What is faith? Faith is believing God on the basis of His Word and then acting upon it. This is true faith, it is this that God blesses and God promises a blessing upon those who have faith. God blesses faith, not those living out some unusual experience.
Suppose that God's blessings were linked to the unusual experience or the miracle. In that case either His blessing would be for a small and select group only or else the things we consider unusual would have become common place. We would just take such things for granted as being a normal part of life.
They would be like those other countless evidences of God's providence which we enjoyed daily but do not regard so highly simply because they are common. No, the blessings of God are for all and they are based not upon the unusual in a Christian's life, but upon faith, which by its very nature and definition is common to all who call upon the name of Christ as God and Savior.
This is why the Gospel of John ends on this note. It ends here because John wants to encourage everyone to believe in Jesus Christ and enjoy God's blessings. What are those blessings? There are many ways to answer that question because faith is discussed again and again throughout the Bible.
We may answer it at this point just from John's gospel remembering that John's gospel is primarily the gospel of faith. In John the Greek word for faith pistus always occurs in its verbal form hesdeuce and is therefore translated as “believe.” In that form, “believe,” it occurs more often in John than any other biblical book.
We find the word 101 times in John's gospel, compared with a combined use of “faith” and “believe” only 64 times in Romans, and 22 times in Mark. So John is obviously concerned with faith and considers it of prime importance. Whenever John talks about belief or believing, he is talking about having faith in Jesus Christ, and of course God the Father.
What does he say of the blessings that flow from it? The following ten items are prominent and I am going to refer to a scripture for each of these:
1) It is by faith that we become children of God and thus enter into the privileges of being in God's spiritual Family. John indicates this at several points, but especially in his first chapter where he says:
John 1:12 But as many as received Him, to them He gave the right to become children of God, to those who believe in His name.
Now certainly this is a great blessing and the source of many others this follow.
2) It is through faith that we have eternal life. This is the teaching of the best-known verse in the gospel.
John 3:16 "For God so loved the world that He gave His only begotten Son, that whoever believes in Him should not perish but have everlasting life."
Then in I Corinthians 15 Paul tells us:
I Corinthians 15:26 The last enemy that will be destroyed is death.
Death will be conquered by faith which unites us to Christ who conquered it.
3) By faith we are delivered from judgment. John quotes Jesus in John 5 as saying:
John 5:24 “Most assuredly, I say to you, he who hears My word and believes in Him who sent Me has everlasting life, and shall not come into judgment, but has passed from death into life.”
4) Faith ushers us into the blessings of spiritual satisfaction now.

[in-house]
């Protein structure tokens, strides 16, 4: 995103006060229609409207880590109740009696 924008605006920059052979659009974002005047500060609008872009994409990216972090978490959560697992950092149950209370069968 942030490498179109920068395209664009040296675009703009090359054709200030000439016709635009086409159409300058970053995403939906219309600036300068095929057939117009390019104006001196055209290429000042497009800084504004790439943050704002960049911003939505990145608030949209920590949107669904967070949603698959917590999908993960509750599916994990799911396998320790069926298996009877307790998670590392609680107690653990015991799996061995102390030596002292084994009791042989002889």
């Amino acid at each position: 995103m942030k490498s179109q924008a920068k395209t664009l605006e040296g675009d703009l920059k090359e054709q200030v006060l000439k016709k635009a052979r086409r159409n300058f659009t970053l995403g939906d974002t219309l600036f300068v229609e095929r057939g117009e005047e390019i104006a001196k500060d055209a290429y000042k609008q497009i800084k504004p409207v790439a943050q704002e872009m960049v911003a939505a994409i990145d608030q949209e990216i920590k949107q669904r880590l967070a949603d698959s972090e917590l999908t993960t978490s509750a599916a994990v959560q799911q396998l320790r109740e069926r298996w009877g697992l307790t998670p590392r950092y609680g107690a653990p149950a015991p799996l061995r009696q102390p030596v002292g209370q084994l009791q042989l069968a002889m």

John 6:35 And Jesus said to them, “I am the bread of life. He who comes to Me shall never hunger, and he who believes in Me shall never thirst.
To come to Christ is to believe in Christ and that is what the parallelism suggests. So belief in Christ is set forth as the key to having all spiritual longings fulfilled.
5) Jesus also calls faith the means for entering into the final resurrection.
John 11:25-26 Jesus said to her, “I am the resurrection and the life. He who believes in Me, though he may die, he shall live. And whoever lives and believes in Me shall never die. Do you believe this?”
6) Faith in Jesus is also said to be the way in which we become blessings to others, by way of the Holy Spirit which imparts some of God's blessings to us.
John 7:38-39 He who believes in Me, as the Scripture has said, out of his heart will flow rivers of living water.” But this He spoke concerning the Spirit, whom those believing in Him would receive; for the Holy Spirit was not yet given, because Jesus was not yet glorified.
The image here is of a broad river flowing through a desert land giving life and joy to all who come upon it.
7) Through faith we see the glory of God.
John 11:40 Jesus said to her, “Did I not say to you that if you would believe you would see the glory of God?”
Without faith we will be like the world which is surrounded by the glory of God in nature, yet either does not see it or else attributes it to that which is not God by worshipping idols. It is only as we look to God that our eyes are increasingly open to see what it is what He is doing.
(I would like to interject something here and that is, today is Earth Day. It is a pagan holiday of the world, of the environmentalists. So do not get caught up in celebrating Earth Day. It is the 22nd of April (it is also Lenin’s birthday), and it is deeply tied to the occult, so run from Earth Day as a celebration because the world does not see God in nature. They just see their god as nature.)
8) Faith is a secret of a holy life.
John 12:46 “I have come as a light into the world, that whoever believes in Me should not abide in darkness.”
In biblical language darkness is the darkness of sin, and therefore “walking in the light” means walk in holiness by means of the spiritual and moral life with which God gives.
9) The blessing of a fruitful and effective life comes by faith.